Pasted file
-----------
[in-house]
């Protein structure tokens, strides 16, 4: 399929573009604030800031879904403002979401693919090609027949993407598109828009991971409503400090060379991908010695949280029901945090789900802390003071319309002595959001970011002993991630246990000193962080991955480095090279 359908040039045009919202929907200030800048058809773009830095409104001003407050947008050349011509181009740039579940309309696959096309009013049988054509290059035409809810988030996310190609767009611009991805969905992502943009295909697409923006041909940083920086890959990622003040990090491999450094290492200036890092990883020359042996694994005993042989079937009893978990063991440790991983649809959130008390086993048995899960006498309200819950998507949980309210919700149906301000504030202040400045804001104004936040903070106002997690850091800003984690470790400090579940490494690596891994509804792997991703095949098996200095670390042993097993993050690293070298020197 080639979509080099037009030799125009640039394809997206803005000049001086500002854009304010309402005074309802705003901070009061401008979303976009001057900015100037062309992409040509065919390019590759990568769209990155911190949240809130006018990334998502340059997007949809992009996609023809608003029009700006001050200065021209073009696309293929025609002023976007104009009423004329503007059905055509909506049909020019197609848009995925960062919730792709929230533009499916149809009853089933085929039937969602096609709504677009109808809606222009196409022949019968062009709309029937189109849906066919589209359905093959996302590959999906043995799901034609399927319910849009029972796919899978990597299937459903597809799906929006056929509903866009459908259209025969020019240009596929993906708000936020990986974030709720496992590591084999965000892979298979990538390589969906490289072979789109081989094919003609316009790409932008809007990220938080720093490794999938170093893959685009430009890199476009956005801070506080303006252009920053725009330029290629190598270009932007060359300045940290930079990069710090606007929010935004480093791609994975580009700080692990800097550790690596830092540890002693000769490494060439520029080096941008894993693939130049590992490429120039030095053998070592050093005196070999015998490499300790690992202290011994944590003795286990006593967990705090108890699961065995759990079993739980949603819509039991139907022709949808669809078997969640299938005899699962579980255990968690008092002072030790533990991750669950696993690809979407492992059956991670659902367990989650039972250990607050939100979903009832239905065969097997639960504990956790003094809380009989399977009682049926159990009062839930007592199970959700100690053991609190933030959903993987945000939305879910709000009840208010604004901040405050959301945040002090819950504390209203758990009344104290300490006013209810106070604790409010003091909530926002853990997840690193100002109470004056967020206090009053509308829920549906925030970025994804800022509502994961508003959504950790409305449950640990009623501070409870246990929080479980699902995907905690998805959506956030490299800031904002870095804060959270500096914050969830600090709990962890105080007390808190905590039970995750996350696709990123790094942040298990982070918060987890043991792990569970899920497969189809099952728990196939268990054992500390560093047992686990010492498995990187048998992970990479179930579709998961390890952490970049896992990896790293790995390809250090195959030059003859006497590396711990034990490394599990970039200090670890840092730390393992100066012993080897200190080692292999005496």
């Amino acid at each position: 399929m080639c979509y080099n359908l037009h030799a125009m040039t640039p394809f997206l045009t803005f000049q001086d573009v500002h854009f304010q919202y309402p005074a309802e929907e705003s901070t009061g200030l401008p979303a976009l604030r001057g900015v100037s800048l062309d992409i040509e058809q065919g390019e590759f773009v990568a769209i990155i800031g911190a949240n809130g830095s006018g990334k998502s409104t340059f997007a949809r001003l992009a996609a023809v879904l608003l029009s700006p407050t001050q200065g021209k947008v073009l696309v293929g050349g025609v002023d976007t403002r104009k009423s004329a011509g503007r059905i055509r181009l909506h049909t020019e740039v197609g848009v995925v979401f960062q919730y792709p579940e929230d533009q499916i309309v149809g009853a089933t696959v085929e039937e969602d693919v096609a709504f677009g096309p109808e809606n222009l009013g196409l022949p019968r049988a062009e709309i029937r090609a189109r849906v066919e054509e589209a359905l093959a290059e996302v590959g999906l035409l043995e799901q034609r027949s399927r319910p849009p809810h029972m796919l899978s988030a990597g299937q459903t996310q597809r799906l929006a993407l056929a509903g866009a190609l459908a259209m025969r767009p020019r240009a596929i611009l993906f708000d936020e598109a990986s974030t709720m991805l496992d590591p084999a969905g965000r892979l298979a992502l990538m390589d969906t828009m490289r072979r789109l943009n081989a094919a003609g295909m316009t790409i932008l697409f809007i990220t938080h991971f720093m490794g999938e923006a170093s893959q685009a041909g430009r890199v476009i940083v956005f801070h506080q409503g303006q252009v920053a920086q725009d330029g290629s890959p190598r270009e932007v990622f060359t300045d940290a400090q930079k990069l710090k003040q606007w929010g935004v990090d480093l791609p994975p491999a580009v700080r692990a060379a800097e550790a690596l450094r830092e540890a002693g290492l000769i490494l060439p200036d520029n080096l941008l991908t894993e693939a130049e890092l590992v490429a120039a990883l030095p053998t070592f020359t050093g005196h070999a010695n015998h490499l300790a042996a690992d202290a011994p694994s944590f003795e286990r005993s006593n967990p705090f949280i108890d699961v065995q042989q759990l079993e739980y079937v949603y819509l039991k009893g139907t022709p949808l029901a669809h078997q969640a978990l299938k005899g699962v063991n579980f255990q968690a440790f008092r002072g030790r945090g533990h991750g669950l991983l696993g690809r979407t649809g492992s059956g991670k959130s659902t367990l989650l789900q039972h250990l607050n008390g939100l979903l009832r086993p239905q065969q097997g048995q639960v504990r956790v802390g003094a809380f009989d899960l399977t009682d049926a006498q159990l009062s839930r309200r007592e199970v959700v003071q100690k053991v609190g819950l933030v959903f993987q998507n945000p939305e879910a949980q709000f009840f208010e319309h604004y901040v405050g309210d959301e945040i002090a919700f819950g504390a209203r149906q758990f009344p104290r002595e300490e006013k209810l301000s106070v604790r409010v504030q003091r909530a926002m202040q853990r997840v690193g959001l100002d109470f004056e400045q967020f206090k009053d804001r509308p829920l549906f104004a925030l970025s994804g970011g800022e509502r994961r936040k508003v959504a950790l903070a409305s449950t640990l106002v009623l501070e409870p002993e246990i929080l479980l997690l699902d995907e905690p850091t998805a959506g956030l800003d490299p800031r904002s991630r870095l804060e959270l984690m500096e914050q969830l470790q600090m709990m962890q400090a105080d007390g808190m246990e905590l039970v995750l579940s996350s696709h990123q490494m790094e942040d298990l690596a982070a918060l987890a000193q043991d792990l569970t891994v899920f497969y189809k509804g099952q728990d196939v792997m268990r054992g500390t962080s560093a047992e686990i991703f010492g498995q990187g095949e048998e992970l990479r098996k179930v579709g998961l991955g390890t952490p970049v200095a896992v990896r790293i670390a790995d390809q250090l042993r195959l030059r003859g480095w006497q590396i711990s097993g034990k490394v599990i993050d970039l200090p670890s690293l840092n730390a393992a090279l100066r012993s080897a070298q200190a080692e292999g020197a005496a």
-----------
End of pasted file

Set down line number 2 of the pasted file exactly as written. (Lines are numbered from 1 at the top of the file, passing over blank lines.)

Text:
């Protein structure tokens, strides 16, 4: 399929573009604030800031879904403002979401693919090609027949993407598109828009991971409503400090060379991908010695949280029901945090789900802390003071319309002595959001970011002993991630246990000193962080991955480095090279 359908040039045009919202929907200030800048058809773009830095409104001003407050947008050349011509181009740039579940309309696959096309009013049988054509290059035409809810988030996310190609767009611009991805969905992502943009295909697409923006041909940083920086890959990622003040990090491999450094290492200036890092990883020359042996694994005993042989079937009893978990063991440790991983649809959130008390086993048995899960006498309200819950998507949980309210919700149906301000504030202040400045804001104004936040903070106002997690850091800003984690470790400090579940490494690596891994509804792997991703095949098996200095670390042993097993993050690293070298020197 080639979509080099037009030799125009640039394809997206803005000049001086500002854009304010309402005074309802705003901070009061401008979303976009001057900015100037062309992409040509065919390019590759990568769209990155911190949240809130006018990334998502340059997007949809992009996609023809608003029009700006001050200065021209073009696309293929025609002023976007104009009423004329503007059905055509909506049909020019197609848009995925960062919730792709929230533009499916149809009853089933085929039937969602096609709504677009109808809606222009196409022949019968062009709309029937189109849906066919589209359905093959996302590959999906043995799901034609399927319910849009029972796919899978990597299937459903597809799906929006056929509903866009459908259209025969020019240009596929993906708000936020990986974030709720496992590591084999965000892979298979990538390589969906490289072979789109081989094919003609316009790409932008809007990220938080720093490794999938170093893959685009430009890199476009956005801070506080303006252009920053725009330029290629190598270009932007060359300045940290930079990069710090606007929010935004480093791609994975580009700080692990800097550790690596830092540890002693000769490494060439520029080096941008894993693939130049590992490429120039030095053998070592050093005196070999015998490499300790690992202290011994944590003795286990006593967990705090108890699961065995759990079993739980949603819509039991139907022709949808669809078997969640299938005899699962579980255990968690008092002072030790533990991750669950696993690809979407492992059956991670659902367990989650039972250990607050939100979903009832239905065969097997639960504990956790003094809380009989399977009682049926159990009062839930007592199970959700100690053991609190933030959903993987945000939305879910709000009840208010604004901040405050959301945040002090819950504390209203758990009344104290300490006013209810106070604790409010003091909530926002853990997840690193100002109470004056967020206090009053509308829920549906925030970025994804800022509502994961508003959504950790409305449950640990009623501070409870246990929080479980699902995907905690998805959506956030490299800031904002870095804060959270500096914050969830600090709990962890105080007390808190905590039970995750996350696709990123790094942040298990982070918060987890043991792990569970899920497969189809099952728990196939268990054992500390560093047992686990010492498995990187048998992970990479179930579709998961390890952490970049896992990896790293790995390809250090195959030059003859006497590396711990034990490394599990970039200090670890840092730390393992100066012993080897200190080692292999005496």